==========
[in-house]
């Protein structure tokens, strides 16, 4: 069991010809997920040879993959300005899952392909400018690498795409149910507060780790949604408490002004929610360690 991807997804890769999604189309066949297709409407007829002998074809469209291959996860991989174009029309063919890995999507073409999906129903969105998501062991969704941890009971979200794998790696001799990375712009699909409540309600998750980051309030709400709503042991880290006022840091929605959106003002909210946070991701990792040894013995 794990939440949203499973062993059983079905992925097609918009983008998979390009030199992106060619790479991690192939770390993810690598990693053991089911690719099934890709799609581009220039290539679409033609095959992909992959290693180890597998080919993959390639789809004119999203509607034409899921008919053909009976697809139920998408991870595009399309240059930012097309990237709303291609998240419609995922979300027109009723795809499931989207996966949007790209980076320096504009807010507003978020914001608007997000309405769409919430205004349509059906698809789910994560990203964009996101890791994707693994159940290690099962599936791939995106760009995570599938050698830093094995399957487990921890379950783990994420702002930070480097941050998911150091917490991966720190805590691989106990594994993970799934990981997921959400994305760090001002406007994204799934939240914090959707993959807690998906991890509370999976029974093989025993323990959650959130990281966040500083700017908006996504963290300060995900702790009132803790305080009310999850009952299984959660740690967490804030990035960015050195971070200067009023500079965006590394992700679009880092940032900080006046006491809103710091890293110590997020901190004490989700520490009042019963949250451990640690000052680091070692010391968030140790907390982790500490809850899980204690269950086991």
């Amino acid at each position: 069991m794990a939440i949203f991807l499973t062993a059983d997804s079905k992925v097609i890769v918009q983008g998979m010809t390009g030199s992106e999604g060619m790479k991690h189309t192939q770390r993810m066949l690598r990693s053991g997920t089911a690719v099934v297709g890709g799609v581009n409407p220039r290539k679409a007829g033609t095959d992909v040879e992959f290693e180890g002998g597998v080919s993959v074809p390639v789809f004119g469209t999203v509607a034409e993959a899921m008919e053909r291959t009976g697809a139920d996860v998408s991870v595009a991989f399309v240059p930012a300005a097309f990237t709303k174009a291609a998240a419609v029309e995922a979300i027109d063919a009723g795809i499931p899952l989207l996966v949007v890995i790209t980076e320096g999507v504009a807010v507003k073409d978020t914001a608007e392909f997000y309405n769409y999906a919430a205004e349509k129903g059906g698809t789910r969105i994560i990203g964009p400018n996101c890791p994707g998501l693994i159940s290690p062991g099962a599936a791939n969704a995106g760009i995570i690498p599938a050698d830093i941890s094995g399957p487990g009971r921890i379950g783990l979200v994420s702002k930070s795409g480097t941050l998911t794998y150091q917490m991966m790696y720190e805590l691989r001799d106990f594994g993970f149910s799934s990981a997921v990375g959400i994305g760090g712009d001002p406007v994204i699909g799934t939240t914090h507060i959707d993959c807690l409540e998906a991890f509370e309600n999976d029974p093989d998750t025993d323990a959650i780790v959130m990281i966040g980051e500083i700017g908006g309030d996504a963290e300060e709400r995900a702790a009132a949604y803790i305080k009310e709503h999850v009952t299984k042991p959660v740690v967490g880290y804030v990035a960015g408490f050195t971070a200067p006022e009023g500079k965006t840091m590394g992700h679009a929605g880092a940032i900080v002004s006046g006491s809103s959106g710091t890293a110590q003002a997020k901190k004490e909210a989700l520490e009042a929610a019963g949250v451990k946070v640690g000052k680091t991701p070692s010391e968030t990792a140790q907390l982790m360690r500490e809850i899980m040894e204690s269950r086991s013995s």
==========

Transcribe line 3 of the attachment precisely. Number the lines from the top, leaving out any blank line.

């Amino acid at each position: 069991m794990a939440i949203f991807l499973t062993a059983d997804s079905k992925v097609i890769v918009q983008g998979m010809t390009g030199s992106e999604g060619m790479k991690h189309t192939q770390r993810m066949l690598r990693s053991g997920t089911a690719v099934v297709g890709g799609v581009n409407p220039r290539k679409a007829g033609t095959d992909v040879e992959f290693e180890g002998g597998v080919s993959v074809p390639v789809f004119g469209t999203v509607a034409e993959a899921m008919e053909r291959t009976g697809a139920d996860v998408s991870v595009a991989f399309v240059p930012a300005a097309f990237t709303k174009a291609a998240a419609v029309e995922a979300i027109d063919a009723g795809i499931p899952l989207l996966v949007v890995i790209t980076e320096g999507v504009a807010v507003k073409d978020t914001a608007e392909f997000y309405n769409y999906a919430a205004e349509k129903g059906g698809t789910r969105i994560i990203g964009p400018n996101c890791p994707g998501l693994i159940s290690p062991g099962a599936a791939n969704a995106g760009i995570i690498p599938a050698d830093i941890s094995g399957p487990g009971r921890i379950g783990l979200v994420s702002k930070s795409g480097t941050l998911t794998y150091q917490m991966m790696y720190e805590l691989r001799d106990f594994g993970f149910s799934s990981a997921v990375g959400i994305g760090g712009d001002p406007v994204i699909g799934t939240t914090h507060i959707d993959c807690l409540e998906a991890f509370e309600n999976d029974p093989d998750t025993d323990a959650i780790v959130m990281i966040g980051e500083i700017g908006g309030d996504a963290e300060e709400r995900a702790a009132a949604y803790i305080k009310e709503h999850v009952t299984k042991p959660v740690v967490g880290y804030v990035a960015g408490f050195t971070a200067p006022e009023g500079k965006t840091m590394g992700h679009a929605g880092a940032i900080v002004s006046g006491s809103s959106g710091t890293a110590q003002a997020k901190k004490e909210a989700l520490e009042a929610a019963g949250v451990k946070v640690g000052k680091t991701p070692s010391e968030t990792a140790q907390l982790m360690r500490e809850i899980m040894e204690s269950r086991s013995s």